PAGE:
What has also surprised me is how seemingly few deals have officially fallen through since the start of the financial market slide. Now that the property market has been allowed to start getting back to work by the Government, as of last week, the telling tale will be how many of these deals hold up with and without renegotiation. The number of deals that have exchanged contracts through lockdown has been an encouraging sign but probably not enough volume to hang ones hat on in terms creating data points for valuers to use, although they can’t be ignored.
Valuations are also a good reason why the market will continue to be choked. Although the market is backward looking, whereby it is looking for comparable sales evidence to back up todays prices, clearly a short sharp shock such as we are experiencing leaves the valuer pondering and gazing into his crystal ball as to how to take into consideration an event they have no data for. They will also face pressure from the lending institutions they are reporting to who have shifted their guidelines on loan to value, which will mean some buyers fall outside of the lenders parameters, forcing a fall through. Some buyers are looking at the long term and will gladly take advantage of the situation to get a small discount, but ultimately move on with their purchase without any angst.
While the opening up of the market is to be rejoiced, on human, corporate and general economy levels, we as players in the market must be careful not to become over enthusiastic and try to remain in a state of dignified and confident pragmatism. There are already lots of buyers returning to look at property, even under some quite restrictive guidelines as to how viewings should take place to maintain social distancing mantra – not easy in a galley kitchen! These buyers will have read the various media that suggest prices will correct to anywhere between 5% -30% and many will have come out in the hope that the latter will be true and surprised by the resilience and lack of flexibility shown by the vendors, who will entrench or remove their property from the market until the market firms up once again, rather than sell for less, leaving buyers to accept much less of a discount or leave the market in frustration.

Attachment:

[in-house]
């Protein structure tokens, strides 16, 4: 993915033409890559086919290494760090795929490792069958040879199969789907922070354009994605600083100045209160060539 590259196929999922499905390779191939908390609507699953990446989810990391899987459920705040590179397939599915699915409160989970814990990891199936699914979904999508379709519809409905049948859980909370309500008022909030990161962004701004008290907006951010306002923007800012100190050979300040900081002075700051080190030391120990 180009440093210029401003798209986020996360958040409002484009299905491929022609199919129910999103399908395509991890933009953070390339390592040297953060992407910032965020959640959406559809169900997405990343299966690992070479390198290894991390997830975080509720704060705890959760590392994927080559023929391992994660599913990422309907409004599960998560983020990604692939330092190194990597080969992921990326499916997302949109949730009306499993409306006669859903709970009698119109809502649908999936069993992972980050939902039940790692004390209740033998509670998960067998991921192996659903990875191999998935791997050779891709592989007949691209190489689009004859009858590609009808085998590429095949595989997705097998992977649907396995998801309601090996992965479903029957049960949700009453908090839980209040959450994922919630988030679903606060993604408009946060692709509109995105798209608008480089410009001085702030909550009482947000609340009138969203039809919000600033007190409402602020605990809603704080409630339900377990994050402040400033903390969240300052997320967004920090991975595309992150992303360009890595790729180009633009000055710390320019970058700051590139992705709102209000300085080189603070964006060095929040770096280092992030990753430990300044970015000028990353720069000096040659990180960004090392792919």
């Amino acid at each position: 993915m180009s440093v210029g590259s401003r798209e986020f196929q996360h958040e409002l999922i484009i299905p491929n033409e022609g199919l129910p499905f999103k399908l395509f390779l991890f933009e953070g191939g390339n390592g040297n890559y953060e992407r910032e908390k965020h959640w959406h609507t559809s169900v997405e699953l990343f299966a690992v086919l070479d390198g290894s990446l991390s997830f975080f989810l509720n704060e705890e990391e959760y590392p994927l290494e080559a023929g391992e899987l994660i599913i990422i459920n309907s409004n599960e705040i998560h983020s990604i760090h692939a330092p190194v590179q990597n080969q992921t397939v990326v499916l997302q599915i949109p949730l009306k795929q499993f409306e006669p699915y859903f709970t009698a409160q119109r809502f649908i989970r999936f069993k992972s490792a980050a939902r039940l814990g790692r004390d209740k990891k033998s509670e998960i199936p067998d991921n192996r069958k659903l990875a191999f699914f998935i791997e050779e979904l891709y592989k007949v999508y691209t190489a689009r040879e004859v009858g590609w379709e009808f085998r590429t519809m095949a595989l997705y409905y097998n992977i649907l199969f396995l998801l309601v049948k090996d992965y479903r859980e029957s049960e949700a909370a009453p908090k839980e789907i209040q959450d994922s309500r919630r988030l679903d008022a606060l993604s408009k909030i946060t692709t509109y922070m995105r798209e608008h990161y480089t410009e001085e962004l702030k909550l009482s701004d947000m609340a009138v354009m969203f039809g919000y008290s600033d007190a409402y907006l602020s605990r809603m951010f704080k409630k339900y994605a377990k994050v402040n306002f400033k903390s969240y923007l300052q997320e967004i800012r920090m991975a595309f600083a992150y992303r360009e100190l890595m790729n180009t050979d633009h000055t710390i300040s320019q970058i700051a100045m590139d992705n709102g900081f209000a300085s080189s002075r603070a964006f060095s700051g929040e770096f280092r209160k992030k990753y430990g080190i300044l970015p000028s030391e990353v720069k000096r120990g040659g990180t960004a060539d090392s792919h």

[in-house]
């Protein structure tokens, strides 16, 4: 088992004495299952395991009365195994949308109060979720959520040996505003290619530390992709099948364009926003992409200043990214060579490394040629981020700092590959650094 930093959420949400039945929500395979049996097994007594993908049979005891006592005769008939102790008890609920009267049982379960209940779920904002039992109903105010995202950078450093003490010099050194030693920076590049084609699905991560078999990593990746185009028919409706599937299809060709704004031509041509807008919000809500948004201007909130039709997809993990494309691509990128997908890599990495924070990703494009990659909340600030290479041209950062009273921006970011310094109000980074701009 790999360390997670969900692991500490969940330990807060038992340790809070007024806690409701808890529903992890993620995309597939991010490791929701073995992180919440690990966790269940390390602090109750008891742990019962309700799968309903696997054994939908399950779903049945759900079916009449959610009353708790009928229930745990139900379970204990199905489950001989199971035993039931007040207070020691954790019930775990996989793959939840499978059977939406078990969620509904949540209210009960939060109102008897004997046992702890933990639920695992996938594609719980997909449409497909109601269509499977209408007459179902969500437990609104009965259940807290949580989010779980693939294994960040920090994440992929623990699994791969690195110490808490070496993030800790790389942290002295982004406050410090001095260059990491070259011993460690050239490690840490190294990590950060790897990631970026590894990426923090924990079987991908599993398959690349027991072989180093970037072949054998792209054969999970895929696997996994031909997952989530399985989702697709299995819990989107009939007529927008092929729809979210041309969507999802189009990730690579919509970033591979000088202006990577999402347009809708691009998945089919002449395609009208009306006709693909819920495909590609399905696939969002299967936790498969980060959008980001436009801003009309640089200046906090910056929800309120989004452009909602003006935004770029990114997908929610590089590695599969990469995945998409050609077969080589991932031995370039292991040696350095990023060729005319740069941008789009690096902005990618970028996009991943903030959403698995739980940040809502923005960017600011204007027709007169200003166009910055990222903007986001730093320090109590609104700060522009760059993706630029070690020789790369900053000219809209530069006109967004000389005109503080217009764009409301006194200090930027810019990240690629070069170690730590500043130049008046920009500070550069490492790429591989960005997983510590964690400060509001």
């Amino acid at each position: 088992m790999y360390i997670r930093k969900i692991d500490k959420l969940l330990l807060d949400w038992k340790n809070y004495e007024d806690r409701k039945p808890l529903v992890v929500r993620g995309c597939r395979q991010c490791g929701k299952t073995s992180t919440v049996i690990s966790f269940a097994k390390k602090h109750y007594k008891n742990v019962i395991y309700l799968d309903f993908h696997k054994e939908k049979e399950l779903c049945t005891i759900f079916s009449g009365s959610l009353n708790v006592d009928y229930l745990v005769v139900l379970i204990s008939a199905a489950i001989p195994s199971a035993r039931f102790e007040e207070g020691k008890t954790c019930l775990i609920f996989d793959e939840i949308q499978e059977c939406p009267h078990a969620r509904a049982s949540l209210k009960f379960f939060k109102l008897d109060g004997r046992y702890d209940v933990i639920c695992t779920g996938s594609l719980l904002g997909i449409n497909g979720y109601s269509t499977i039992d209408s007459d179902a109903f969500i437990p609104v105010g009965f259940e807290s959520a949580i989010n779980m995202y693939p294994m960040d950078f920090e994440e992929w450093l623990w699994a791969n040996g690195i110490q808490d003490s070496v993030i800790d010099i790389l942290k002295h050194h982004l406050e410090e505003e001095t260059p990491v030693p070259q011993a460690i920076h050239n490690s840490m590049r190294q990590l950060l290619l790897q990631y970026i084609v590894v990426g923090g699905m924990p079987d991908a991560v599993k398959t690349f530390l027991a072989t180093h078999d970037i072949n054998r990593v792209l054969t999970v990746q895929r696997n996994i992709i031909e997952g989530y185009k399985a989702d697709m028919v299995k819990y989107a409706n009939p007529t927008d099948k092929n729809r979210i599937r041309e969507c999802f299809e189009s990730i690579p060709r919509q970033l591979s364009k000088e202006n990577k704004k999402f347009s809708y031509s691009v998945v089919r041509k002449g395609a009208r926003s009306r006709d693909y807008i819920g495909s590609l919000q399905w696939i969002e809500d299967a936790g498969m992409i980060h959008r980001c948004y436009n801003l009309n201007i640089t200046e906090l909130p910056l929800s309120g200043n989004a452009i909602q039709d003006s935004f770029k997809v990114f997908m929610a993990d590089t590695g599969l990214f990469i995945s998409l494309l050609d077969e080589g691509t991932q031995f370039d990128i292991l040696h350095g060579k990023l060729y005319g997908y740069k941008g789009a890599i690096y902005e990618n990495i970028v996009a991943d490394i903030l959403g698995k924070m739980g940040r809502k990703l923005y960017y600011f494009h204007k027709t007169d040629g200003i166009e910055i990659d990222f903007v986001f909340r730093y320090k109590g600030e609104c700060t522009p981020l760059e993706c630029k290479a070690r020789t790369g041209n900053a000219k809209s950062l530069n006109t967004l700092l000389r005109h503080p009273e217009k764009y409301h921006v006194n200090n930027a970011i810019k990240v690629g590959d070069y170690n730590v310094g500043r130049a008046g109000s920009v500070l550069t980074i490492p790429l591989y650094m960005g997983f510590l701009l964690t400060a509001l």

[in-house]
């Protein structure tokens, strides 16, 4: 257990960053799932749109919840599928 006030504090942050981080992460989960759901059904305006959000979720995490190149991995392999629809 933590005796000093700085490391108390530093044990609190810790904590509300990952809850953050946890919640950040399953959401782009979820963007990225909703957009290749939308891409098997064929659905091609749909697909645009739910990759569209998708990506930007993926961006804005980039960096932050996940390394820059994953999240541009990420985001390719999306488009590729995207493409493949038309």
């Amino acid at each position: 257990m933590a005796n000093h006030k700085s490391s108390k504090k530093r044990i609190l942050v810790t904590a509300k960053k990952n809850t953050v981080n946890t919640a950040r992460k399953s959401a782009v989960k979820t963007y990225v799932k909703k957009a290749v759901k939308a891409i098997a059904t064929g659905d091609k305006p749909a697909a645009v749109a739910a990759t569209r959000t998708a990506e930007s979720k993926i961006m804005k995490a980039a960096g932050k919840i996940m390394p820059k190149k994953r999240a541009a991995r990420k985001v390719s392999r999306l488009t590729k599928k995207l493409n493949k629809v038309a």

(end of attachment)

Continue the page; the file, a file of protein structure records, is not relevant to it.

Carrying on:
The next few weeks will be telling as we start understanding the mindsets of the buyers and sellers alike. We need to see some transactions and with that, confidence will start to return slowly. Our clients are already seeking advice on understanding the market, continuing their searches, while others are still frustrated that the market before Covid-19 had not delivered what they wanted but are now hopeful that it will. Our approach will be to push as hard as we can to get the best deal, but ultimately delivering to the client’s needs. As is always the case, quality will win through and there are some properties that just don’t come up very often and even if they do through difficult times discounts are unlikely.
Hoping you and your families remain comfortable, safe and well.